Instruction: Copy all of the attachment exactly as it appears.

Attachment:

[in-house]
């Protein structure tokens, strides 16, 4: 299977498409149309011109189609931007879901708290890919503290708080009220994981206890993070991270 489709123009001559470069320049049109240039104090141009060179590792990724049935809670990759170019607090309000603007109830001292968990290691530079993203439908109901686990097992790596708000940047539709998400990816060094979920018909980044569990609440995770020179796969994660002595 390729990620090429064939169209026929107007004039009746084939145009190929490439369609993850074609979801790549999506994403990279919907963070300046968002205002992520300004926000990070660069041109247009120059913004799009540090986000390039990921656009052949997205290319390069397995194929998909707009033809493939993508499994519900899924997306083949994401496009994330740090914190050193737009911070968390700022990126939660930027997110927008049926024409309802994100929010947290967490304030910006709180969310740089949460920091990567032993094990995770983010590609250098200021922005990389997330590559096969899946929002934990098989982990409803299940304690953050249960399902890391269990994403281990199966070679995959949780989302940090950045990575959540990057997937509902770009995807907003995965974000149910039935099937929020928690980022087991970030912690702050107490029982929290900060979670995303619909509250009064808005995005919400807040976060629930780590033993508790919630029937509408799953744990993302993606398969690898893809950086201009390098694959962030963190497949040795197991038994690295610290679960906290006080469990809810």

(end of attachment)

[in-house]
């Protein structure tokens, strides 16, 4: 299977498409149309011109189609931007879901708290890919503290708080009220994981206890993070991270 489709123009001559470069320049049109240039104090141009060179590792990724049935809670990759170019607090309000603007109830001292968990290691530079993203439908109901686990097992790596708000940047539709998400990816060094979920018909980044569990609440995770020179796969994660002595 390729990620090429064939169209026929107007004039009746084939145009190929490439369609993850074609979801790549999506994403990279919907963070300046968002205002992520300004926000990070660069041109247009120059913004799009540090986000390039990921656009052949997205290319390069397995194929998909707009033809493939993508499994519900899924997306083949994401496009994330740090914190050193737009911070968390700022990126939660930027997110927008049926024409309802994100929010947290967490304030910006709180969310740089949460920091990567032993094990995770983010590609250098200021922005990389997330590559096969899946929002934990098989982990409803299940304690953050249960399902890391269990994403281990199966070679995959949780989302940090950045990575959540990057997937509902770009995807907003995965974000149910039935099937929020928690980022087991970030912690702050107490029982929290900060979670995303619909509250009064808005995005919400807040976060629930780590033993508790919630029937509408799953744990993302993606398969690898893809950086201009390098694959962030963190497949040795197991038994690295610290679960906290006080469990809810």